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News Photo of Tanzim Saqib Tanzim Saqib is a Senior Developer, who spent half of his life on software and worked for many companies like #1 .NET controls provider Telerik Inc, #1 personalized Web 2.0 start-page like Pageflakes (acquired by LiveUniverse). He developed many projects ranging from banking solutions for Citibank, HSBC, Wamu, Wells Fargo etc. to Paperless Virtual University. He is industry's earliest and leading widget developer and as know as "Widget Master" to his peers.

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Don't you think the following block of code has written keeping every possible good practice in mind? Any option for performance improvement?

function pageLoad()
{
    var stringArray = new Array();
    
    // Suppose there're a lot of strings in the array like:
    stringArray.push('<div>');
    stringArray.push('some content');
    stringArray.push('</div>');
    
    // ... code edited to save space
    
    var veryLongHtml = $get('divContent').innerHTML;
    var count = stringArray.length;
    
    for(var i=0; i<count; ++i)
        veryLongHtml += stringArray[i];    
}

Well, as you see the innerHTML of the div has been cached so that browser will not have to access the DOM every time while iterating through stringArray, thus costlier DOM methods are being avoided. But, inside the body of the loop the JavaScript interpreter has to perform the following operation:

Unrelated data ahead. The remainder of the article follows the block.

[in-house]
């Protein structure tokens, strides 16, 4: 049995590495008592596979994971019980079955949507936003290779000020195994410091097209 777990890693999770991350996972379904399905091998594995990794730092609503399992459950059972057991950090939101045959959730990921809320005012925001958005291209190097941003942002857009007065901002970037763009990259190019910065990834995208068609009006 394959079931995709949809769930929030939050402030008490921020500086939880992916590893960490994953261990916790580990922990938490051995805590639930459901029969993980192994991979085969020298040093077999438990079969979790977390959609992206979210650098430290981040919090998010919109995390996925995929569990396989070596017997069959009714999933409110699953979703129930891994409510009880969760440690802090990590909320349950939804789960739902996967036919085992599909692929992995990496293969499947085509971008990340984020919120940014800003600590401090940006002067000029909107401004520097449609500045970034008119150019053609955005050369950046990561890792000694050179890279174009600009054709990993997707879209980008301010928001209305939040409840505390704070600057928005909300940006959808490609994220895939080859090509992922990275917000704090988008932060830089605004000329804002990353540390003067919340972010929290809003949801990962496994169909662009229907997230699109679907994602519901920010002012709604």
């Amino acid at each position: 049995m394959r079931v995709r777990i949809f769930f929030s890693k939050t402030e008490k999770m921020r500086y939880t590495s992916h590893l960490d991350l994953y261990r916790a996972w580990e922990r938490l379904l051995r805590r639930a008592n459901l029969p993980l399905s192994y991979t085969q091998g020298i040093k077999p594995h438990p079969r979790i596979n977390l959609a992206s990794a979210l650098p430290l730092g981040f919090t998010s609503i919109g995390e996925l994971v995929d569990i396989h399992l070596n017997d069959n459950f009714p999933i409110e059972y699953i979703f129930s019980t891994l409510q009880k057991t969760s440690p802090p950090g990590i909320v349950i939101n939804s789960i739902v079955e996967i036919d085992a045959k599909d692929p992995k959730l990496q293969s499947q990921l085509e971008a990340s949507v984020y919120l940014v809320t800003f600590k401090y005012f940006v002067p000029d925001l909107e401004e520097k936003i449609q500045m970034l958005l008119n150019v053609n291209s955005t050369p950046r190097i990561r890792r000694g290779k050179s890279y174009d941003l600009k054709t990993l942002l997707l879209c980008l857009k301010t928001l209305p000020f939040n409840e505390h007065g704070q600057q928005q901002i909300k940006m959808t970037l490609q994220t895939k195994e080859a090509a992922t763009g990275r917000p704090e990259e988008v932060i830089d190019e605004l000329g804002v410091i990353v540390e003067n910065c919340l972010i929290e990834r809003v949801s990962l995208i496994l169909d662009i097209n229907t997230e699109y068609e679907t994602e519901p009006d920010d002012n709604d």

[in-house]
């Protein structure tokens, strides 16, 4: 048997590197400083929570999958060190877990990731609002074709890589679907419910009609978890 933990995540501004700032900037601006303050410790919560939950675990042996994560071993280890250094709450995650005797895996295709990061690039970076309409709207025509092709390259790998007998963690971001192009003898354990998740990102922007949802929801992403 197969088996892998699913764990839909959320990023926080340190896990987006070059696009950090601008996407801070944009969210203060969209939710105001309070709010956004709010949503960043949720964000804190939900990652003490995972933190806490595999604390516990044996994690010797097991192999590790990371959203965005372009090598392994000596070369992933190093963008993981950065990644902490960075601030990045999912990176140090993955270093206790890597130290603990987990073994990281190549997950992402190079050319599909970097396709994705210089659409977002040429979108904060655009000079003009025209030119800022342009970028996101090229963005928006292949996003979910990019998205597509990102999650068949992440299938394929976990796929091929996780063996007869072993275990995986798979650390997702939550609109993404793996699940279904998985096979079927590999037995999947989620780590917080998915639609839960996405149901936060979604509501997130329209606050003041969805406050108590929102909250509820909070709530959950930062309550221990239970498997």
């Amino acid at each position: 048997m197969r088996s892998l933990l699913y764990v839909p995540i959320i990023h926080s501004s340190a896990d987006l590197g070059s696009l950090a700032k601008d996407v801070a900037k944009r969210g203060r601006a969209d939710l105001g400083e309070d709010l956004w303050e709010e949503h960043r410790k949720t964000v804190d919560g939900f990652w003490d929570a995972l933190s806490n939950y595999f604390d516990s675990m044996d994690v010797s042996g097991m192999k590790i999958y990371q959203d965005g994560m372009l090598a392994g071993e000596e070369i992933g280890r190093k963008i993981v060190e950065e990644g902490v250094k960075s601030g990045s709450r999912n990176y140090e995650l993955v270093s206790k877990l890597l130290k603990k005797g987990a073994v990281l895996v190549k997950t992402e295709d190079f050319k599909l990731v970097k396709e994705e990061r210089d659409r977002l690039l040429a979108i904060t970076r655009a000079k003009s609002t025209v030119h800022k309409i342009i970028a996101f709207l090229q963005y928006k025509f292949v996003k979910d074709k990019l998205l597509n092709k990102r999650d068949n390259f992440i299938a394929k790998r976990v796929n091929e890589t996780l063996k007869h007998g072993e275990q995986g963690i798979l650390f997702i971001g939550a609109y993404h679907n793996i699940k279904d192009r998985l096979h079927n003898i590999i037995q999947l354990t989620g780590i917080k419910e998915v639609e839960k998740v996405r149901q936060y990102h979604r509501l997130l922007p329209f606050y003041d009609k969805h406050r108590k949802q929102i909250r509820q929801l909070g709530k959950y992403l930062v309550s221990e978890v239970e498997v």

veryLongHtml = veryLongHtml + stringArray[i];

And the veryLongHtml contains quite a large string which means in this operation the interpreter will have to retrieve the large string and then concatenate with the stringArray elements in every iteration. One very short yet efficient solution to this problem is using join method of the array like the following, instead of looping through the array:

veryLongHtml = stringArray.join(''); 

However, this is very efficient than the one we were doing, since it joins the array with smaller strings which requires less memory.

Posted on Tuesday, January 15, 2008 6:44 AM JavaScript , Performance | Back to top


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